The oldest line in the capital, which takes 725,000 tourists and Parisians across the city every day, is to be revolutionised.
Line 1, which runs from the La Défense business district in the west to the Bois de Vincennes in the east, will become less dependent on drivers between now and the end of 2012, when the line becomes fully automatic. Following the eight new driverless trains, a further 41 will be taken on by the end of next year.
The new trains can respond more easily to periods when passenger numbers soar, as they are not reliant on drivers being available. Metro operator RATP also says muggy journeys will be a thing of the past, as passengers on board the new trains will enjoy air conditioning and screens displaying travel information.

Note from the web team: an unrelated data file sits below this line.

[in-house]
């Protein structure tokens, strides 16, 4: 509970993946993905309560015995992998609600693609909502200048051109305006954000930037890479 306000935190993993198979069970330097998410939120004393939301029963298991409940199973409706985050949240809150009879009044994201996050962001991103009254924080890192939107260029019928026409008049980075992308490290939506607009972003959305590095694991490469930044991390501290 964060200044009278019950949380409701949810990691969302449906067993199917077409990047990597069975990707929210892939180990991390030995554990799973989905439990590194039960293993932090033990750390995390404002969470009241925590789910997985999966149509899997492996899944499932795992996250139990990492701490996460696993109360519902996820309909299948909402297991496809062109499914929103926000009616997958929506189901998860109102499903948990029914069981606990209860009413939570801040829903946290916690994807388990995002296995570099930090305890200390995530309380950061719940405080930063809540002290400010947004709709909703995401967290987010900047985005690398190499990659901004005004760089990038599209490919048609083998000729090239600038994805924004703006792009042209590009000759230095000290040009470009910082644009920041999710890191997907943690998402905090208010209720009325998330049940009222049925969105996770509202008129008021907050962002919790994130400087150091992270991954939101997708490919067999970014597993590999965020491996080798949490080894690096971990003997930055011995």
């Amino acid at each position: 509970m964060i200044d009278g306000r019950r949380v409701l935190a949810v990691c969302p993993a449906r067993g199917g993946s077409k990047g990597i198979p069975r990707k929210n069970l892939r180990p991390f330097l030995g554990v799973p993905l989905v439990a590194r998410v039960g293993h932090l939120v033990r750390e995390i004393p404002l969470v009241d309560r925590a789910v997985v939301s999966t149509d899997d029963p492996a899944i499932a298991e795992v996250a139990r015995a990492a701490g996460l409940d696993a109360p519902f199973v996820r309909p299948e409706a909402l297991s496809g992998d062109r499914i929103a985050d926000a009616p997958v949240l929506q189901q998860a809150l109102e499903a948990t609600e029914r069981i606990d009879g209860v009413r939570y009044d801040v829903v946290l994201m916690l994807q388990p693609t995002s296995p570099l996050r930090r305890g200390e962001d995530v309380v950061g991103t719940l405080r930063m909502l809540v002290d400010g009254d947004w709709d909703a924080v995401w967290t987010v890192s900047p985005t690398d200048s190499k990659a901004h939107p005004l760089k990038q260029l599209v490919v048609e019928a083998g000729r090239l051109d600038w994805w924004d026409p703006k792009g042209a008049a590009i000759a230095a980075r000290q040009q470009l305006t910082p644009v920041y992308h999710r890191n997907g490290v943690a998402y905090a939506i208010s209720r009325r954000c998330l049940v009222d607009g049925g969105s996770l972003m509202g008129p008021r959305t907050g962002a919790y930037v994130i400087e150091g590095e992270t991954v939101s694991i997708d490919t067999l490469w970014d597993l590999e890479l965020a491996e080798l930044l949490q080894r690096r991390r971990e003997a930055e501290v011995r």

The transition towards driverless trains on the line has been in motion for many years - automatic safety barriers have been installed along the platforms of each of the 25 stations, and the track has been adapted in stages. The transition has had to be phased in, to prevent disruption to the service.
The line, which opened in 1900, connects some of the city's major sites - tourists renting Paris apartments can hop on the line and soak up the Bastille, Louvre museum, Place de la Concorde and the Arc de Triomphe.
The Paris metro boasts 16 lines, excluding the five high speed RER lines which connect major hubs and run to the city's suburbs. It is the second busiest network in Europe after Moscow, carrying over 4.5 million passengers a day.
The newest line, number 14, used driverless trains from the start.
'Line 14 was designed to be automatic from the outset while on line 1 the work has been carried out without any interruption to the service, a world first,' RATP told daily newspaper Le Parisien.
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